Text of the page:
The United States definitely sends mixed messages to the Muslim world. Early in his presidency, Barack Obama went to Cairo to “seek a new beginning between the United States and Muslims around the world, one based on mutual interest and mutual respect, and one based upon the truth that America and Islam are not exclusive and need not be in competition.” The president proclaimed that America and Islam “share common principles – principles of justice and progress; tolerance and the dignity of all human beings.”
That all sounds good. Unfortunately, the image has proven stronger than the word. When Muslims around the world turn on the television, open the newspaper, or check out their favorite websites, they are more likely to see injustice, intolerance, and indignity coming from America the (Not Always So) Beautiful. It’s not just the iconic Abu Ghraib pictures from the Bush era. Muslims – and, of course, everyone else – can get outraged over the picture of Syed Wali Shah, a seven-year-old victim of a U.S. drone strike in Pakistan. Or the video of laughing Marines urinating on the corpses of Taliban fighters in Afghanistan.
And now with the picture of a partially burned Qur’an – part of a rescued remnant of copies that troops at the Bagram Air Force Base in Afghanistan threw into a garbage pit for incineration – the world’s Muslims can be excused for believing that the Cairo speech was only words. You’d think the U.S. army would be a little more careful. Last April, when members of the Dove World Outreach Center burned a Qur’an after putting it on trial, riots broke out in Afghanistan and left scores of people dead, including seven UN staff.
This time around, the Pentagon insists that the act was inadvertent. That may well be so, but you can’t see “inadvertent” in a picture. In a country where the literacy rate is 28 percent, the third-lowest in the world, a picture can indeed be worth a gazillion words. The United States obviously has a serious image problem.
Here’s the paradox. The U.S. army, which is actively working with Afghans, sponsors what seems like an endless series of cultural awareness workshops to facilitate cooperation. The Marines have mandatory cultural training; you can do pre-deployment training online with the Army; there’s cultural role-playing in a replica of an Afghan village at Fort Polk in Louisiana. Since it works in Muslim-majority countries around the world – Saudi Arabia, Bahrain, Kuwait – the Pentagon takes great pains to avoid charges of Islamophobia.
Yet the Pentagon still manages to fall into the same category as that other famous Qur’an burner, Terry Jones, the Florida preacher who could endure several lifetimes of cultural sensitivity training and remain a knucklehead. Believe it or not, Jones is running for president on a platform of reducing military spending and bringing all U.S. troops home from overseas. No, Jones has not suddenly become a peace activist. He still issues threats to burn more Qur’ans, most recently as a response to the possible execution of an Iranian pastor. But he is the more honest Islamophobe. He genuinely wants to stay away from all Muslims, just as an arachnophobe wants to stay away from all spiders, however irrational the fear might be.
So, how is it that the Pentagon and the Islamophobe, with their opposite views on Islam and intervention, end up generating a similar response in the Muslim world? The answer lies in the image that the Pentagon has of the Muslim world. This is America’s other image problem.
U.S. military operations involve an implicit distinction between “good Muslims” and “bad Muslims.” The “bad Muslims” are, of course, the Taliban, who demonstrated during their brief and bloody reign that they interpret the Qur’an much as Terry Jones interprets the New Testament and Bibi Netanyahu interprets the Old Testament. It’s not a question of fundamentalism. There’s really no such thing as Islamic fundamentalism, for nearly all Muslims take the Qur’an to be the literal word of God (and “fundamentalism” is really a Protestant invention anyway). Rather, it’s a question of interpretation, and the Taliban have ignored all the teachings of the Qur’an that contradict their own medieval beliefs about women, religious tolerance, and warfare.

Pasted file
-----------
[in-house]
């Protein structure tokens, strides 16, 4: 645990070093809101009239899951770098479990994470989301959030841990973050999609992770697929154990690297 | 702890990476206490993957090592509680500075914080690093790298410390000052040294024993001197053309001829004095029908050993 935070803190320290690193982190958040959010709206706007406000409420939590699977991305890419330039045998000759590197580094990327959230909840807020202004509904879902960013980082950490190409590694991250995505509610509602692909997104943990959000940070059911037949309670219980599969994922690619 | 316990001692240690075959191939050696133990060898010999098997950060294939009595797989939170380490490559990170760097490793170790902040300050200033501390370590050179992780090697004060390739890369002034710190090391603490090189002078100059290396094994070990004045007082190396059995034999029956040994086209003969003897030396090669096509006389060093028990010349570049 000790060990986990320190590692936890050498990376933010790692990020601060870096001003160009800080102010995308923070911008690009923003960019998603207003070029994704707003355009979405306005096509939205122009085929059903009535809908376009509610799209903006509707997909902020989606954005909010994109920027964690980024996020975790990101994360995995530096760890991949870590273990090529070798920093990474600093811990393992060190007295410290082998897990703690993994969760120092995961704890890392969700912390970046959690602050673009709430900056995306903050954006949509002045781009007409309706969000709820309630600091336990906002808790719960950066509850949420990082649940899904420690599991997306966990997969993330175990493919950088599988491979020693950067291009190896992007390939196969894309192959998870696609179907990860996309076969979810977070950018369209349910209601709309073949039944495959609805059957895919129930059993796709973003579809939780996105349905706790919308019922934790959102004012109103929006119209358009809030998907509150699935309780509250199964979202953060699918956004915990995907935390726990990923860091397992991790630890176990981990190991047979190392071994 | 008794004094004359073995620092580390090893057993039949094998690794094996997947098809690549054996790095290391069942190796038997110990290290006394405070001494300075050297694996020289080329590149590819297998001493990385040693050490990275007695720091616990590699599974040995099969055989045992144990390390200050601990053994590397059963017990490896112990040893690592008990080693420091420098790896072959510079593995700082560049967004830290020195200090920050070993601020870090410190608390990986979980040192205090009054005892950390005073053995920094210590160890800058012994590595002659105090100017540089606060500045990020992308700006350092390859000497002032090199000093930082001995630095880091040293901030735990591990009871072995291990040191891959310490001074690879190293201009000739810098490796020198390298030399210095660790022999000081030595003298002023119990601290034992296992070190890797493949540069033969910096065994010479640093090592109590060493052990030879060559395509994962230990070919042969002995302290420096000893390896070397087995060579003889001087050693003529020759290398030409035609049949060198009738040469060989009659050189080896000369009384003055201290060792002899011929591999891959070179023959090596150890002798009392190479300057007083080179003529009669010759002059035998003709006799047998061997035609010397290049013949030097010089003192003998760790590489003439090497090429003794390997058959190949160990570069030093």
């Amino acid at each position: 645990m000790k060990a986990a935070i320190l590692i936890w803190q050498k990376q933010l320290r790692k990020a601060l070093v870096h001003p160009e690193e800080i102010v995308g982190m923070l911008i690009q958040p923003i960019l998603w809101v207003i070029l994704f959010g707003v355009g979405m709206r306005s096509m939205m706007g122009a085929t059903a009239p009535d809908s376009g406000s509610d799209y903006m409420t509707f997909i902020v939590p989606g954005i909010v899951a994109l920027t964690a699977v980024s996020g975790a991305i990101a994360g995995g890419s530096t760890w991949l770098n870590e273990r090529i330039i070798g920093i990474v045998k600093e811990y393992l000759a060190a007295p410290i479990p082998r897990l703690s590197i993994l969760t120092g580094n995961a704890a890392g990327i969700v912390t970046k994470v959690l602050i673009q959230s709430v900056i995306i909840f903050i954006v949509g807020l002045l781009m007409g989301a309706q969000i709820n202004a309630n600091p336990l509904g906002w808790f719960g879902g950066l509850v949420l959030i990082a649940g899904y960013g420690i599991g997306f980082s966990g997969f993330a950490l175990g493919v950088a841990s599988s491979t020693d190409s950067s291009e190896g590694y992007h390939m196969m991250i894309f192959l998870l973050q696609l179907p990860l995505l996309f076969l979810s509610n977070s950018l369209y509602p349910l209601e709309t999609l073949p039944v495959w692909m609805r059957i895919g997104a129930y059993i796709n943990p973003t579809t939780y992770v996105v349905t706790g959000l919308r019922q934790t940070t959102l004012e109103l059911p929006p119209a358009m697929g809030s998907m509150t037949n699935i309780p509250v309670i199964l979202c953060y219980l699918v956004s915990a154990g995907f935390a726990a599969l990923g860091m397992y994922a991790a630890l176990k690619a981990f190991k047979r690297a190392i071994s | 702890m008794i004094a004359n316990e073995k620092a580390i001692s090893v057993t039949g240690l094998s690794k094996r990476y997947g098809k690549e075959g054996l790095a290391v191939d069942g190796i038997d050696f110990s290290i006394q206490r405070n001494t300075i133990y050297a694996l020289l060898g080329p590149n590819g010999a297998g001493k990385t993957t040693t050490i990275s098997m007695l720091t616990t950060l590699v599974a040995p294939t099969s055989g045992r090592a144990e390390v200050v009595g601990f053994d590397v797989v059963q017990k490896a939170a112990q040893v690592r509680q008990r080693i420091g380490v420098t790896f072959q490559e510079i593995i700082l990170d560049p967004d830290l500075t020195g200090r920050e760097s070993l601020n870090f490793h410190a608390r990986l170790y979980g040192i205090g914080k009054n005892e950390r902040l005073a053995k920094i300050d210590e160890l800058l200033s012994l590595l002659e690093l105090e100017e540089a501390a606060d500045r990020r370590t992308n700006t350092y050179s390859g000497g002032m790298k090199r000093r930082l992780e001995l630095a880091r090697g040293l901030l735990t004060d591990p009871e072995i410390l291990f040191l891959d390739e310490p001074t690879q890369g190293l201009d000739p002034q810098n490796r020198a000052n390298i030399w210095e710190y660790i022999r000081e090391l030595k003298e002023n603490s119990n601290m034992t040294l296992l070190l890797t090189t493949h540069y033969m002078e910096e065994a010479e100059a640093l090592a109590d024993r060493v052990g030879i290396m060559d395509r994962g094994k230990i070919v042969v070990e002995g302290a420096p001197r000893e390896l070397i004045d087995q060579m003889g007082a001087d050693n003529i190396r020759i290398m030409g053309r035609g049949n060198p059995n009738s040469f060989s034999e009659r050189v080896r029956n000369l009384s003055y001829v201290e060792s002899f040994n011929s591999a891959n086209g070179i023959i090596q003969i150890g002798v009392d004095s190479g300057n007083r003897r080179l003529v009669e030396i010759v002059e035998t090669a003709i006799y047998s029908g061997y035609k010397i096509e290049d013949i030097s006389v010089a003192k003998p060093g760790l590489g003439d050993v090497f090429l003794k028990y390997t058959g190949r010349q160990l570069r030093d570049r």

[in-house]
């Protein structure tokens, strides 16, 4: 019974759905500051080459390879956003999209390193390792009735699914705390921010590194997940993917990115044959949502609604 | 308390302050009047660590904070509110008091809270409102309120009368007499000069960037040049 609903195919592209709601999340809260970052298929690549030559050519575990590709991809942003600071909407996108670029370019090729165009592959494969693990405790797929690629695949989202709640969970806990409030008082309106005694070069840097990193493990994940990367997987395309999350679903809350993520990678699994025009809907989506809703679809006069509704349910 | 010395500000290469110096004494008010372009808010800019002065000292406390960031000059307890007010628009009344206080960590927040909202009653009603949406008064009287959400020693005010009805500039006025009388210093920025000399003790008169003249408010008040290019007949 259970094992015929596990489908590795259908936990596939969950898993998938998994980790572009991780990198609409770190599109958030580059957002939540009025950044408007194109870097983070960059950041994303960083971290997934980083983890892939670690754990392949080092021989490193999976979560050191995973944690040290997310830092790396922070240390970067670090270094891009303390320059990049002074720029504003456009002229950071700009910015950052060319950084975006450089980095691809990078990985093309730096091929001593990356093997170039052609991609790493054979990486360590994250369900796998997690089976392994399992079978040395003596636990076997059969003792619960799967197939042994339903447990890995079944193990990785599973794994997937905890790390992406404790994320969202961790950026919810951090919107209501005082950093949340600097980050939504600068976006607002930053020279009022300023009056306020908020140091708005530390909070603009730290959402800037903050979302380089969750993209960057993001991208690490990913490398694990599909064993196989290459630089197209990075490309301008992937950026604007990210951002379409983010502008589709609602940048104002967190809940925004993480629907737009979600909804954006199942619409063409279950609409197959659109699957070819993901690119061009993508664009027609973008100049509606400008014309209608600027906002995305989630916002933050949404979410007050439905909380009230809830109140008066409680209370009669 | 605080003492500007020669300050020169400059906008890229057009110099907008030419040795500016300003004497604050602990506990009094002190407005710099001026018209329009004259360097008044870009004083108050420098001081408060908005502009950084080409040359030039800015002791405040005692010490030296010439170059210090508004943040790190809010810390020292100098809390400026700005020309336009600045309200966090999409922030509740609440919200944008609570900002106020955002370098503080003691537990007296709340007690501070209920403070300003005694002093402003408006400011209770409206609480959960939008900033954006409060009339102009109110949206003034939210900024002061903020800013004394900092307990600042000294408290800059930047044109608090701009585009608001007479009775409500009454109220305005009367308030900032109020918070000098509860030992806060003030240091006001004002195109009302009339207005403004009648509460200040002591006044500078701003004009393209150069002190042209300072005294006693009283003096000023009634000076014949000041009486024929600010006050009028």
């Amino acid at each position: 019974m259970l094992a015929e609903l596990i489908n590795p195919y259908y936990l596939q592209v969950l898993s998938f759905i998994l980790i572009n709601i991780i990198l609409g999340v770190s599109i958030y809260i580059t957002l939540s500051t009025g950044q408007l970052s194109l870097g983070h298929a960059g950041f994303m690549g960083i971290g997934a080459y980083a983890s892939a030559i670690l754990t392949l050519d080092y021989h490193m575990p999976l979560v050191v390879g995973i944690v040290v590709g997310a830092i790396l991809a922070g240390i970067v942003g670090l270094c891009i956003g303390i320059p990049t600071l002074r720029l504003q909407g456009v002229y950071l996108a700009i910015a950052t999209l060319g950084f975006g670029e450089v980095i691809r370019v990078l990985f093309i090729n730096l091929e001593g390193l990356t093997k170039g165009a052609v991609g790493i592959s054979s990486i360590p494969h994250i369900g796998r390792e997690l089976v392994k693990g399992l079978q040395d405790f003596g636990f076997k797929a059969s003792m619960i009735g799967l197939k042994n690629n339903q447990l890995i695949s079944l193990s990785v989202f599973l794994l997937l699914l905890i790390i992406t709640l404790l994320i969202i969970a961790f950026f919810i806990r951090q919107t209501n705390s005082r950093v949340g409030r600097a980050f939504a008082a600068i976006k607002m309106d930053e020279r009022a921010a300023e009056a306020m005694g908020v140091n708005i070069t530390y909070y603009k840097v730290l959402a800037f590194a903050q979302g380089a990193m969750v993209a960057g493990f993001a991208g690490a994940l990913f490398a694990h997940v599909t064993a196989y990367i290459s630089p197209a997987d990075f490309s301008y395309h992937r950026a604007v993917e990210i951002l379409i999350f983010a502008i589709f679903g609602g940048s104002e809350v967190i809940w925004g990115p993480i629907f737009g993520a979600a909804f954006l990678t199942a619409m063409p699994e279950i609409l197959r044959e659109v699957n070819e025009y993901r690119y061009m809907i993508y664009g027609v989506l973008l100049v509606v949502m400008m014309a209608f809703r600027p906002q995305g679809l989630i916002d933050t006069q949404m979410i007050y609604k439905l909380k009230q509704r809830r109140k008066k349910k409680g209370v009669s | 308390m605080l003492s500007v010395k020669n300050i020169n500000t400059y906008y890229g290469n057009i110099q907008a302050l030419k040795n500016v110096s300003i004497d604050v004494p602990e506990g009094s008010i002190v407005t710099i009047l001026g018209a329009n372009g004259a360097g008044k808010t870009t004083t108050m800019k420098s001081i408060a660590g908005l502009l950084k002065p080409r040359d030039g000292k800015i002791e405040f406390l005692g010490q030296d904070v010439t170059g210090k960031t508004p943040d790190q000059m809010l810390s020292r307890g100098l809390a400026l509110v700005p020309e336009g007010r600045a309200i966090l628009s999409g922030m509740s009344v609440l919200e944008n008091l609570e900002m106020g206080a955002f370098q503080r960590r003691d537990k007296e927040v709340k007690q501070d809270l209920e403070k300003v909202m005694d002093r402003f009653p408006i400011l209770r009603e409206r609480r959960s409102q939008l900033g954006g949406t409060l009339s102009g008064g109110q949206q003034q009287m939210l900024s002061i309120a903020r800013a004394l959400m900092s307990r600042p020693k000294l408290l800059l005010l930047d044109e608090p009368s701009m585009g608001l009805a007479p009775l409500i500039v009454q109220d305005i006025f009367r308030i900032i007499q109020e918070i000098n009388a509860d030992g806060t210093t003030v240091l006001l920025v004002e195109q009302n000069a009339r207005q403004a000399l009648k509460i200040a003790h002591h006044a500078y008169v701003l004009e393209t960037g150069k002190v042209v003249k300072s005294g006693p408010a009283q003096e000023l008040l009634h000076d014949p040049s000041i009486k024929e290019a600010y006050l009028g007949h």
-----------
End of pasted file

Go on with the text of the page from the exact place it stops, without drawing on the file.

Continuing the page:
The “good Muslims,” meanwhile, are Hamid Karzai and all the Afghans who are willing to fight alongside coalition forces. Coalition forces, however, deep down don’t trust their Afghan partners. More than once, Karzai has threatened to quit and join the Taliban himself. And Afghan government soldiers have not just threatened to quit; they’ve done so and brought their sophisticated American-made weapons with them to the Taliban. Last June, Lt. Col. Daniel L. Davis visited a coalition base in the Zharay district of Kandahar province and watched as Afghan policemen ignored orders to stop suspected Taliban. “To a man, the U.S. officers in that unit told me they had nothing but contempt for the Afghan troops in their area,” reports Davis in an Armed Forces Journal article, “and that was before the above incident occurred.” It was also before an Afghan intelligence officer, in the wake of the inadvertent Qur’an burning, killed two American servicemen working in the Afghan Interior Ministry, prompting Washington to pull out all its advisors from the Afghan ministries. Since the start of last year, Afghans wearing police or army uniforms have killed at least 36 U.S. and NATO troops.
It’s not that Afghans are inherently untrustworthy. Rather, the United States has put them in an untenable position. They must choose between supporting unpalatable insiders and unpalatable outsiders.
But it’s actually worse than this. “A particularly frustrating feature of the U.S. narrative, for Muslims, is that it divides Muslim society into a progressive liberal and secular sector on one hand and on the other a regressive Islamist sector that seeks to impose backward Islamic traditions. America then seeks to promote the liberal forces and to undermine the Islamist forces,” explains pollster Steven Kull. “It is particularly infuriating to Muslims when America intervenes in a way that is destabilizing, trying to root for one imagined side against another, in what Americans conceive of as an inevitable evolution toward the victory of one side.”
We think we’re helping them. They think we’re out to destroy their way of life.